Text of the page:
SG: Right now, there’s nothing else. I like working on Path Finder, and there’s still lots to do to make it even better.

TAB: You have an iPhone 3G; have you looked into iPhone development at all? Any plans for an app that integrates with Path Finder in some way?

SG: I did start a Path Finder for iPhone project and got it 90% done, but I haven’t released it. There were a few other apps that let you pass files to your iPhone and back, so I figured it would be hard to compete with those. Also, when the iPhone app store was opened I was 95% done with Path Finder 5 and had put down the iPhone project to get that finished first. I mainly started the iPhone project to learn how to develop on the iPhone. I’m very glad it’s similar to desktop development using Objective C. It’s my favorite language.

TAB: Apple has revolutionized mobile application development with the App Store. I read suggestions here and there on the blogosphere that Apple should create a Mac App Store, utilizing the same model. Do you think this a good idea? If there was, would PathFinder have trouble getting accepted? Besides its use of private APIs, it “Duplicates Existing Functionality of OS X.” Does Apple have too much control?

SG: I’ve been thinking the same thing. I don’t know why Apple doesn’t have an app store for the desktop Macs. I think it would be a great idea. I’m not sure if Apple would have a problem with Path Finder or not. Since I’ve been selling it for eight years already, I wouldn’t think they would reject it. I don’t think Apple minds if developers use private APIs in some cases. Sometimes an API works fine, but they don’t have time to finalize it and write the documentation so it’s kept private.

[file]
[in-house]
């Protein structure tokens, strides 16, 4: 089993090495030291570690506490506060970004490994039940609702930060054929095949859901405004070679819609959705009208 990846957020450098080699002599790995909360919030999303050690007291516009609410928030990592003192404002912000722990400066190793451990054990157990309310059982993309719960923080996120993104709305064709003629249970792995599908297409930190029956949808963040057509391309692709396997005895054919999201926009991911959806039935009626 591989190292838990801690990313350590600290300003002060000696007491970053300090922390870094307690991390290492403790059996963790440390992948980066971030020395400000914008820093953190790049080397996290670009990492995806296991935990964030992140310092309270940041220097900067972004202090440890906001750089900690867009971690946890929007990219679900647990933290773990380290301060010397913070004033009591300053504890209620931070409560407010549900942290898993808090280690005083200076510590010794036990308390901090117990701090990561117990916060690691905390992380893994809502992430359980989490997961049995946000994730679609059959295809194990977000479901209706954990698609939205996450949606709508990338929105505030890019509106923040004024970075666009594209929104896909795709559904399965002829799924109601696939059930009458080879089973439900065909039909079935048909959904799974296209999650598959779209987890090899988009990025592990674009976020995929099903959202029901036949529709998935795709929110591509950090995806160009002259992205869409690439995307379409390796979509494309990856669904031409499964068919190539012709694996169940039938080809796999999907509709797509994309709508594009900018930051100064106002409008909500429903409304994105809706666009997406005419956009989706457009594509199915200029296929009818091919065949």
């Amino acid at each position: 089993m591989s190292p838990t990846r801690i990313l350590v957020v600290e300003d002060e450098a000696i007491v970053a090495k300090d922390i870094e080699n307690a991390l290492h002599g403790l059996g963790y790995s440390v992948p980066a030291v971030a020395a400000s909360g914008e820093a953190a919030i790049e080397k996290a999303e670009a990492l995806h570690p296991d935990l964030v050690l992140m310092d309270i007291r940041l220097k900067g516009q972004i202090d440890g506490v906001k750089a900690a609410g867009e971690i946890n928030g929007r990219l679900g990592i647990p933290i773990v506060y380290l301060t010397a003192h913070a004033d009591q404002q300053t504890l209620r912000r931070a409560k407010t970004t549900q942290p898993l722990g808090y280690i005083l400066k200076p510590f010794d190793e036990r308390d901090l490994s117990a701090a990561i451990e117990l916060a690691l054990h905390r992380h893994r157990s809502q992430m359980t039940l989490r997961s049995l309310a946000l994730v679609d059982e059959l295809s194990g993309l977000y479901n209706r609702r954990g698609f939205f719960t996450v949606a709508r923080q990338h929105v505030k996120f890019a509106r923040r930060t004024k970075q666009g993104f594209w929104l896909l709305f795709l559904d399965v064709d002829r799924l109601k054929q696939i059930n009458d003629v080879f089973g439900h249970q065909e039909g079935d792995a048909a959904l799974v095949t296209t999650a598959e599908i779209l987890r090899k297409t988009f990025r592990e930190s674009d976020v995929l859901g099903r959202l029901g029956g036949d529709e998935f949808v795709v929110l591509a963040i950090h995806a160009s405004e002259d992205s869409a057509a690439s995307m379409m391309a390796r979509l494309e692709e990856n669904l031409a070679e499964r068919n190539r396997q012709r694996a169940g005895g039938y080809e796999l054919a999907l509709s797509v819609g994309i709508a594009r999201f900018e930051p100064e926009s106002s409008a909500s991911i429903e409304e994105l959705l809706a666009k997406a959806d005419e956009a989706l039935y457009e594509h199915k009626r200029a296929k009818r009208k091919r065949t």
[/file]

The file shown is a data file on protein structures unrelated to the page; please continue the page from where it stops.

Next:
TAB: You claim you’ve never used Windows, apart from a few mouse clicks at a friend’s place. Is that true? How have you been able to avoid this your whole life? What about DOS?

SG: Yeah, I never used Windows and never used DOS. I used an Apple 2 in high school and at college used a Unix mainframe or a Mac to write software for class assignments. My first job out of college was at Alsoft which is a longtime Mac developer. I didn’t avoid Windows on purpose, but I just never needed to use it.

TAB: Your first Mac was a Macintosh IIcx; was this your first computer experience? What other platforms have you come across (such as Amiga, Acorn, Commodore 64) and used regularly?

SG: I used an Apple 2 briefly in high school just doing BASIC. After high school I did a little programming on Unix mainframes and then on Macs. I never used Amiga or anything else.

TAB: What was your path as a software developer? What was the first application you wrote? Did you do it just for fun? What language was it in?